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Invisible Porch

By Laura Green

The elderly Amish and I have not dissimilar responses to technology. The wheel seems fine, so do its close relatives, the hinge and the crank. Cutlery is okay – I can see the utility of a spoon. I’m deeply conflicted about engines. On the plus side, they get things done faster. On the minus side, they sound like swarms of insects chasing down creatures that are, rightly, panicked. My brain can recognize the utility of an engine, but my nervous system is unconvinced. I can’t accept leaf blowers but, because I like being near you even when you’re far, I will accept cars. My nervous system would really prefer you live close by. I could walk over often on paths littered with leaves.

So this world of virtual connection is alien. The faces (both -book and -time), the twitters and tubes and instas and zooms? My instinct is to dive into a lake. But right now, they’re the only way to get to you. I like you so much, so I’m doing it. Virtual community. Please note my bravery and resilience and dedication. I won’t be kept from my people by something as trivial as my nervous system.

I think my problem starts here: I’m deeply kinesthetic. My work is to touch people. I touch people every day for hours and hours. There’s no technology to my work, nothing translating or encoding our contact. My body understands your body because it’s literally holding it in its hands, which feels right. My nervous system is content.

Would you like a physical metaphor to aid in your fathoming of my metaphysical struggle to fathom virtual community? Yes? I offer you: the invisible porch.

For me, trying to communicate with you virtually is like setting baskets on an invisible porch.  I can’t see it, but I know the porch is there beyond this door. And I know you’re there on the porch. I see remnants of you – sometimes tiny pictures. These remnants are very convincing to my brain, but my nervous system is loudly skeptical. I listen to my brain and gather up things to give you. I guess at what you might want or need in the vast emptiness, and place them in baskets. I am poised with my baskets on the threshold of this invisible porch. I open the door and step out into…nothing. Everything vanishes. The door, the porch, the baskets, and me. I can’t see you, just a clear, light, emptiness. I can still feel myself. I have weight, my baskets have weight. I believe in them, and in you and in me, at least my brain does. My nervous system, not so much. I set down the baskets and hang around waving my arms for a while, just in case I might bump into invisible you. I wouldn’t need to see you if I could catch hold of your arm. But it doesn’t happen, so I grope my way back to the door and crawl back into solid matter.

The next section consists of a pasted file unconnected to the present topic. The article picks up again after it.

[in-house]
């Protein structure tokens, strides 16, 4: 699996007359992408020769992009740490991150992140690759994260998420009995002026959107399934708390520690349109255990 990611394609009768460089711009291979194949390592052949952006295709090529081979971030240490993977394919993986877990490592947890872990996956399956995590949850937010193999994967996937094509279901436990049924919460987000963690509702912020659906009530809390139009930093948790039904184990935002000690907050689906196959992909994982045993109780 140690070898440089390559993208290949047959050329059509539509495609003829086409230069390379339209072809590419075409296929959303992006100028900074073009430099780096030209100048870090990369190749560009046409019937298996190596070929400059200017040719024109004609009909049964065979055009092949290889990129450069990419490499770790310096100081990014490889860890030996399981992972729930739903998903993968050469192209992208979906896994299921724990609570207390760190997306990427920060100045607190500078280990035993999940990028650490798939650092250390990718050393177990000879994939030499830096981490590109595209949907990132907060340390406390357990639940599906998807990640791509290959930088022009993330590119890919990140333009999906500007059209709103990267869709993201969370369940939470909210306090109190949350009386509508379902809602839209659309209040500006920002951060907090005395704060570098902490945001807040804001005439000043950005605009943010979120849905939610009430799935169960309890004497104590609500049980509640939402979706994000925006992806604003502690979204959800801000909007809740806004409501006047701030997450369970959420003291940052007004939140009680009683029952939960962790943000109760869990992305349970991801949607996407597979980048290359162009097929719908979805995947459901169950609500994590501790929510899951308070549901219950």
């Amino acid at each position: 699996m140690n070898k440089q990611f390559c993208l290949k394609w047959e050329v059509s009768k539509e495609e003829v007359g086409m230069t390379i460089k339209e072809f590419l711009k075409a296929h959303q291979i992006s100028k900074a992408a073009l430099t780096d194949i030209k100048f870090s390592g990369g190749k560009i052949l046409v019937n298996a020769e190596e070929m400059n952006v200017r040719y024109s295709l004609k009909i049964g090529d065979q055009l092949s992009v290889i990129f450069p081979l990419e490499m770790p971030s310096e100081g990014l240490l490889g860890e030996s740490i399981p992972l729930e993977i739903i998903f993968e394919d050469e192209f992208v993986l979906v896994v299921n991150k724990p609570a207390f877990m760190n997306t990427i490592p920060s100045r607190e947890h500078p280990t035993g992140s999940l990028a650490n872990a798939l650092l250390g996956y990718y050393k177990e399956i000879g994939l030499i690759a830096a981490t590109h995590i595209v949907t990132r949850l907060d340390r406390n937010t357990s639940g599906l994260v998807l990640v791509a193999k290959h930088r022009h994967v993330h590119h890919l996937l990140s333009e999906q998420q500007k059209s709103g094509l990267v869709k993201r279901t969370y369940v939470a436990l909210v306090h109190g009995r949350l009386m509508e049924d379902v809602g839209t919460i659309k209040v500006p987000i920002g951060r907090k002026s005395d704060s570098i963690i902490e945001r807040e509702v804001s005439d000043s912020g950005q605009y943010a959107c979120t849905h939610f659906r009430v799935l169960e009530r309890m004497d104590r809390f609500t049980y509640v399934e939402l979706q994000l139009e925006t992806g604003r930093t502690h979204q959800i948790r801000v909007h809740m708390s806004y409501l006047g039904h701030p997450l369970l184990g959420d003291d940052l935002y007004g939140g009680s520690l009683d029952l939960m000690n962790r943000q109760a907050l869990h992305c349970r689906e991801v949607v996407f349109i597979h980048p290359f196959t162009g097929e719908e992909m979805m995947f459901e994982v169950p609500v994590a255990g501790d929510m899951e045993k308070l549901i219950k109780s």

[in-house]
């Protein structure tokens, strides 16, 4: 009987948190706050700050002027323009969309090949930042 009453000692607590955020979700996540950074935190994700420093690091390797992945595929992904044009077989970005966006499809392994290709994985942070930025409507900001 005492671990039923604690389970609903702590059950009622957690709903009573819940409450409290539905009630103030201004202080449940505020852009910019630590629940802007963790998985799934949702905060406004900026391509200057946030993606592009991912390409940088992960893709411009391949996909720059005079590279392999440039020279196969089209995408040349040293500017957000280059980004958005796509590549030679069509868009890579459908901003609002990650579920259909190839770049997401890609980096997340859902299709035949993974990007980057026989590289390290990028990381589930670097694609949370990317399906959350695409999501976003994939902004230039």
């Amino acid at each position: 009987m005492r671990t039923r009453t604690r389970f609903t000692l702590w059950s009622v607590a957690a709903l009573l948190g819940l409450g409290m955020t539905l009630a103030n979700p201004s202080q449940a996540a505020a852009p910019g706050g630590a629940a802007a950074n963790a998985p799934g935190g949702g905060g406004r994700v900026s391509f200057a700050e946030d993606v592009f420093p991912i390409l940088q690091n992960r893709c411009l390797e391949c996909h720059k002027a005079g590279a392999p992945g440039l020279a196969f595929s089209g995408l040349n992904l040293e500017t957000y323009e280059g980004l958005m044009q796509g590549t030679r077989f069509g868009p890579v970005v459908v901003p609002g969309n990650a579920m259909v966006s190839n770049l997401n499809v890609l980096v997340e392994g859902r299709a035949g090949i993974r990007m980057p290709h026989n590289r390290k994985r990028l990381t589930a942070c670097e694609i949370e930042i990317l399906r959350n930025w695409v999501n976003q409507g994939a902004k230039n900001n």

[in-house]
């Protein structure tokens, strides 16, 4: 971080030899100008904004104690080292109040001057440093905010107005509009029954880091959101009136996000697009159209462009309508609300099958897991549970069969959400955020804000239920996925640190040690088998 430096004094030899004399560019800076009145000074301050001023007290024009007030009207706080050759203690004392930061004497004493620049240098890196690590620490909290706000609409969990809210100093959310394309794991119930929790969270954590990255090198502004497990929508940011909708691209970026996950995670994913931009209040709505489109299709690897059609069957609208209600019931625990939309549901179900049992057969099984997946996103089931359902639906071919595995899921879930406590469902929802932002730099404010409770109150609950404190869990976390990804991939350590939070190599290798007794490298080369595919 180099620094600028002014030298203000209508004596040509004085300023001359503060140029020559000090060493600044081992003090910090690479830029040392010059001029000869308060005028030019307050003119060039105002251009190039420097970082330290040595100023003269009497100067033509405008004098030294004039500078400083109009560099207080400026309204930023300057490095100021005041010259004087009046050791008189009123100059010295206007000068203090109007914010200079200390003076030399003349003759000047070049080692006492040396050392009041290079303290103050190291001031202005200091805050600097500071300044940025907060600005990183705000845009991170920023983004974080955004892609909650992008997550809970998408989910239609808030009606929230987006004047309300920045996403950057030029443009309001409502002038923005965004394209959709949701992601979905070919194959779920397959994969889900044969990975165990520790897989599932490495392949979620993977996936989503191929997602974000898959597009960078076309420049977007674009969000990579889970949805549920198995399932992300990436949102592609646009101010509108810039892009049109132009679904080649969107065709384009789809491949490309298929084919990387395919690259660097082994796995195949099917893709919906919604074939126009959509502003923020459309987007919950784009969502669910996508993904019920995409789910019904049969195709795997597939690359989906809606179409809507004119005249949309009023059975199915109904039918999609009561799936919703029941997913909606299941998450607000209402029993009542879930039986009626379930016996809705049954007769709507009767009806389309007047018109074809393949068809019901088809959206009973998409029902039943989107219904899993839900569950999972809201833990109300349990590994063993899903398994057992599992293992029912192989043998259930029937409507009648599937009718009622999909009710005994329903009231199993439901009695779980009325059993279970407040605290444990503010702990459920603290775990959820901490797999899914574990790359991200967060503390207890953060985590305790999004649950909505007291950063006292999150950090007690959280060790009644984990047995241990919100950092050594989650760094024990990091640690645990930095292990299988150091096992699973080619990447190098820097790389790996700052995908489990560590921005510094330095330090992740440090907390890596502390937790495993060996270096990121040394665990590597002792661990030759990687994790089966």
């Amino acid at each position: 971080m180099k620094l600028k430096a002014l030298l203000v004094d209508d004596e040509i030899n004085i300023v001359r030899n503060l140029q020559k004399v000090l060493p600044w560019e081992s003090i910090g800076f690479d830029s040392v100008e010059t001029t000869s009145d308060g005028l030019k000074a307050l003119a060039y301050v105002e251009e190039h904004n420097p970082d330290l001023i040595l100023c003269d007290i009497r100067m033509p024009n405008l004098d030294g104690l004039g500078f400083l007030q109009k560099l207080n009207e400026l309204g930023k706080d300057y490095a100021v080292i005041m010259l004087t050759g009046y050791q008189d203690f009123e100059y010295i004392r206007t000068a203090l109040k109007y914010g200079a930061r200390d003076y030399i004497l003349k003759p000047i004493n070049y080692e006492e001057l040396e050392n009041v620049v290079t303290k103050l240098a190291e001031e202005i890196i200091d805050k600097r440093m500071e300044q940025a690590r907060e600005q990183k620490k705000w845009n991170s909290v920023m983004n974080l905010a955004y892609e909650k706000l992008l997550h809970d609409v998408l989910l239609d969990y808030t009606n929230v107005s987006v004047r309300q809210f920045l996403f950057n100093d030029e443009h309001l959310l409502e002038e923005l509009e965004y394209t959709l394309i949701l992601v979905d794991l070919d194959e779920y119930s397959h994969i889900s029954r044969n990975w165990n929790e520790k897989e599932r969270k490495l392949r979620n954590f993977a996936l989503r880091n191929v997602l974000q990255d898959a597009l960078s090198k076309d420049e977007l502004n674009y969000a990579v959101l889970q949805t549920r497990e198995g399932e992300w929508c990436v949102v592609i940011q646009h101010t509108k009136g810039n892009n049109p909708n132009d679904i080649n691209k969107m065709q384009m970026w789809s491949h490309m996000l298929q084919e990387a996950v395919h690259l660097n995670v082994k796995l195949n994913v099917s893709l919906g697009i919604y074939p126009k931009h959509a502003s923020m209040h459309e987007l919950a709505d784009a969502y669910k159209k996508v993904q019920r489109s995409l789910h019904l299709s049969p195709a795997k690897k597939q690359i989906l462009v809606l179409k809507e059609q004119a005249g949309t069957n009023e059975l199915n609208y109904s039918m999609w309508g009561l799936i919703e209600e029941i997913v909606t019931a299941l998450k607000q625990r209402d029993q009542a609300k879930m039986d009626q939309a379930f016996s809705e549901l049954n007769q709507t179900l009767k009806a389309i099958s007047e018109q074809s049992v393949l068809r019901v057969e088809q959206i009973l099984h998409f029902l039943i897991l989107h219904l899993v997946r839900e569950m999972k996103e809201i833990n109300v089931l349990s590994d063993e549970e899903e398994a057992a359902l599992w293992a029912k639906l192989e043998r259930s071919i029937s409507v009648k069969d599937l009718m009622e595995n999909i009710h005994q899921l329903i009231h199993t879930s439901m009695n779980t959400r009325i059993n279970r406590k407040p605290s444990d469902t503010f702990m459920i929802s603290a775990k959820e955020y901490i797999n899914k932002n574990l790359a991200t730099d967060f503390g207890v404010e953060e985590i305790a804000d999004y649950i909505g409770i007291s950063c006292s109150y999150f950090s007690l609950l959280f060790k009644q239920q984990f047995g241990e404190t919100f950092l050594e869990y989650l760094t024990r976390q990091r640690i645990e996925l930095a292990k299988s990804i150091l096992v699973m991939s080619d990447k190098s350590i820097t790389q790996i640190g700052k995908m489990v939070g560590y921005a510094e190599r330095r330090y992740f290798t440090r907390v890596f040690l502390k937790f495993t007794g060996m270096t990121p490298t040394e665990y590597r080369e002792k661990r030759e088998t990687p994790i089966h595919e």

Did I set anything down? Will you take anything? Will you even see the baskets? I don’t know.

I understand that many people love this invisible porch. There are cheerful signs for it everywhere. I’m not exactly scared of the invisible porch, because nobody else seems to be. But I’m disoriented by it. I’m amazed that you all can act so calm when you’re on the invisible porch. Can you see it?  Is it not invisible for you? I am flummoxed.

Regardless, I have to keep going to this invisible porch if I’m going to keep knowing you, and I’m going to keep knowing you, so best to settle in and learn what I have to learn to love it here.  And here, I think, is what I have to learn: I have to learn to find my satisfaction when I set the baskets down.

Normally when I give you things, I get something back in return right away. I feel knots loosen and I am instantly rewarded. I give and get back in a quick, tight, loop. But now I don’t get to feel you take things from me. I don’t even get to watch you sort through the baskets I’ve set out. Sometimes you send me an email and tell me you chose a thing, and I feel so happy. For the most part, though, I have to set the invisible baskets down with my invisible hands on the invisible porch and walk away. Satisfied just to have offered something blindly. It feels incomplete.

But somehow it also feels more complete. The invisible me on that porch bends and sets down my basket. I scurry back into my house quickly, but with a feeling of triumph. I don’t know who I am out there – what I look like to you. I’m just something that sets something down. I don’t know who will come and I don’t know what will be picked up. But I’ll go out again and again. And I think this is faith. I think this is me learning faith.

I’m glad to be learning it with you.


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